Attendees: 60% business, 40% IT (You could tell on account of # of mobile phones going off). Some useful resources coming out of the conference:
- CTC wiki
- Collaboration Loop newsletter
wikipedia: over 590k pages (in English) since start in 2001
eBay: $3.3bn revenue (2004). 56m active buyers & sellers. 430k sellers. If eBay was a private employer, it would be 1 of the 5 largest in the US.
Links development of collaboration to development of democracy linked to falling cost of communication:
Isolated bands of hunter-gatherers
-> Centralised kingdoms
-> De-centralised democracies
1900: small local businesses
-> 1950: large corporations
-> Now: outsourcing networked organisations
The 'continuum' from centralised to decentralised organisation thus:
Loose hierarchies (consulting firms, R&D depts, delegated decisions)
-> Democracies (worker-owners, co-ops)
-> Markets ('E-Lance economy': connected freelancers. Come
together for specific assignments e.g. film making,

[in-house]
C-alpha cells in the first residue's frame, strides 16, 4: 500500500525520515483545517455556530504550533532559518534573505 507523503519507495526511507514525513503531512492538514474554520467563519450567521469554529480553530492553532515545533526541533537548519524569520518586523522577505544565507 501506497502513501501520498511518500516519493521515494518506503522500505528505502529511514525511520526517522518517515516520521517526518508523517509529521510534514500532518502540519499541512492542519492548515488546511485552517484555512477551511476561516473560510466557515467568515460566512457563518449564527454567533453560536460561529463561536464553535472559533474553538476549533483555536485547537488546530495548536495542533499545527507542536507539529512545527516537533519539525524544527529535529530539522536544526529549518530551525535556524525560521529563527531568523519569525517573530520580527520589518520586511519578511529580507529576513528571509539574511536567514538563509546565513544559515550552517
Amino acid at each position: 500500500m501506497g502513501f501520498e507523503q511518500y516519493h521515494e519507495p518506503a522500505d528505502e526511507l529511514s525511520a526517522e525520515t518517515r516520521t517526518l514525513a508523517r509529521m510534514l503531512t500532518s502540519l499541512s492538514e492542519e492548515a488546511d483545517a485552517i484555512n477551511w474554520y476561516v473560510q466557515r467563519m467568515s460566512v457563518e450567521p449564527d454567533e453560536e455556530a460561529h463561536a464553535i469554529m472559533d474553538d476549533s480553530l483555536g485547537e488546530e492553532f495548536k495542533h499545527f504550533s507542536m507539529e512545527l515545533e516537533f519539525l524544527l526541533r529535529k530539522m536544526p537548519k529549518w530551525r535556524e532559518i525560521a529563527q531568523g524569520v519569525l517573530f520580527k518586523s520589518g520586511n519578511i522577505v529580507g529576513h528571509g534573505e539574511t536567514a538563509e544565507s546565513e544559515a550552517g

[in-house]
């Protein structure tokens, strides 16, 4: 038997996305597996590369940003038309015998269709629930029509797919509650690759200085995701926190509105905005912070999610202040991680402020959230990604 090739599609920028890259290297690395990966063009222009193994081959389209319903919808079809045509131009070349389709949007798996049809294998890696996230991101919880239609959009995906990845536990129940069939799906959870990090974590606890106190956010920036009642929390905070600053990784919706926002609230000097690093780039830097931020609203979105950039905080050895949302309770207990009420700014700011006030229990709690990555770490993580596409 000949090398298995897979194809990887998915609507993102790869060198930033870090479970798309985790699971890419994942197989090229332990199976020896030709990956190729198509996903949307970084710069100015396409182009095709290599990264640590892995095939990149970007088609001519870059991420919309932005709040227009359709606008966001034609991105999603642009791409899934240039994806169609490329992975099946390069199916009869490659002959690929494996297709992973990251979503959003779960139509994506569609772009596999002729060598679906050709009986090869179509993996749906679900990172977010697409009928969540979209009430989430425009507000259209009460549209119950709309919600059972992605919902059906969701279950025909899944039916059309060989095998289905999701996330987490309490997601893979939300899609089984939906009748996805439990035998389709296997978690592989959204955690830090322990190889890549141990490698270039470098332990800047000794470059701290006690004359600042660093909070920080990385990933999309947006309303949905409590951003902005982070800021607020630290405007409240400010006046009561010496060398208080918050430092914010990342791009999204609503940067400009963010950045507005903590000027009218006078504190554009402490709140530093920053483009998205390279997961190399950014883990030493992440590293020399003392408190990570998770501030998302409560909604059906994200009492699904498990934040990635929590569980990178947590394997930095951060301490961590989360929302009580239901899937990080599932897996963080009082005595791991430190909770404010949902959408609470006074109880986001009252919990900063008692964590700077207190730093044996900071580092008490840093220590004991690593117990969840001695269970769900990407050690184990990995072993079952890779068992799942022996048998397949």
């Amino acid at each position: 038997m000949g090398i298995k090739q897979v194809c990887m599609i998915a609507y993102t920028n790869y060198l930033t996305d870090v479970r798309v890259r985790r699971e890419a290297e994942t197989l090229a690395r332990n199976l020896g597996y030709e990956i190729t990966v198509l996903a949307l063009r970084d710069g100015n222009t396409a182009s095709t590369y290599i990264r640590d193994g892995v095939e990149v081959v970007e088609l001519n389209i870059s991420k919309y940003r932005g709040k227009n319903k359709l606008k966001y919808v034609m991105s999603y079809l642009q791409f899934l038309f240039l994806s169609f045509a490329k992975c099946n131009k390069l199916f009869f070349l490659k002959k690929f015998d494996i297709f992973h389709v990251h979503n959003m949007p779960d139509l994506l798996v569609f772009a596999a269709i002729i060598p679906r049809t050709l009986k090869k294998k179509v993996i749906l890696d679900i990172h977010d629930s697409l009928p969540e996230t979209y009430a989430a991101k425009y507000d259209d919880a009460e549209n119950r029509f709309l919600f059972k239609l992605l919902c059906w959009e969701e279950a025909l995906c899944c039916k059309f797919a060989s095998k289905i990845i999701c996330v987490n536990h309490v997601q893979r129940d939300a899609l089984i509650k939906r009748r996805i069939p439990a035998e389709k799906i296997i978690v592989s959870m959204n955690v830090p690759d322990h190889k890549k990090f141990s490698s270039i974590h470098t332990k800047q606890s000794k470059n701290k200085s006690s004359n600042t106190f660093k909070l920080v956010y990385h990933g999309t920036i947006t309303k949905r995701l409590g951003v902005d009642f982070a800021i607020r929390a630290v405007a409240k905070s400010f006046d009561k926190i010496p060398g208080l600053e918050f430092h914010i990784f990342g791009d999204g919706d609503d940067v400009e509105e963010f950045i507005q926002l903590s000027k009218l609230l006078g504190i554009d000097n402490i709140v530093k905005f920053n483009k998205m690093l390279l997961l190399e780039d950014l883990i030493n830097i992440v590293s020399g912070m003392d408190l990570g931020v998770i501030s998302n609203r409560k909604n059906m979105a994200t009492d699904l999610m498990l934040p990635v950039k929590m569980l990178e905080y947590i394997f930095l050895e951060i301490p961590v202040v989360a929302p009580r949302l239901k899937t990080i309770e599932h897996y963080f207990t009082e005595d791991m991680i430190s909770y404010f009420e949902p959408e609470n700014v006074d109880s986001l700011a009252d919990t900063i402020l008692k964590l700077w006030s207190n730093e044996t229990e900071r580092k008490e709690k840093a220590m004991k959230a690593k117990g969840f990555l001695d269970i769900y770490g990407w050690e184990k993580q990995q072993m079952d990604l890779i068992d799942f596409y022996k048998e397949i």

... the episodes of bloodshed in the societal move to democracy, in the business analogy, would be the loss of custom for a business.
- External marketsRe 'e-lancing', talks about Elance, Inc. an 'eBay' for professional services. Over 200,000 businesses registered. 40% transactions are cross-boundary. People post tenders, select a bidder, and rate the results.
- Internal marketscf. 'Intel scenario' re plant manufacture decisions: the selling of 'futures' which sales people can then 'buy'
Management style change therefore FROM 'command & control' TO 'co-ordinate & cultivate'.
The 'paradox of standards': that rigid standards in the right part of a system can enable more flexibility & decentralisation. e.g. IP, which forms the basis of the internet
The 'paradox of power': that sometimes the best way to gain power is to give it away e.g. Linus Torvalds
Conclusion: 'How can you know what to do?'cf. 'What can I actually
- do*?...' - EF Schumacher, 'Small Is Beautiful', 1973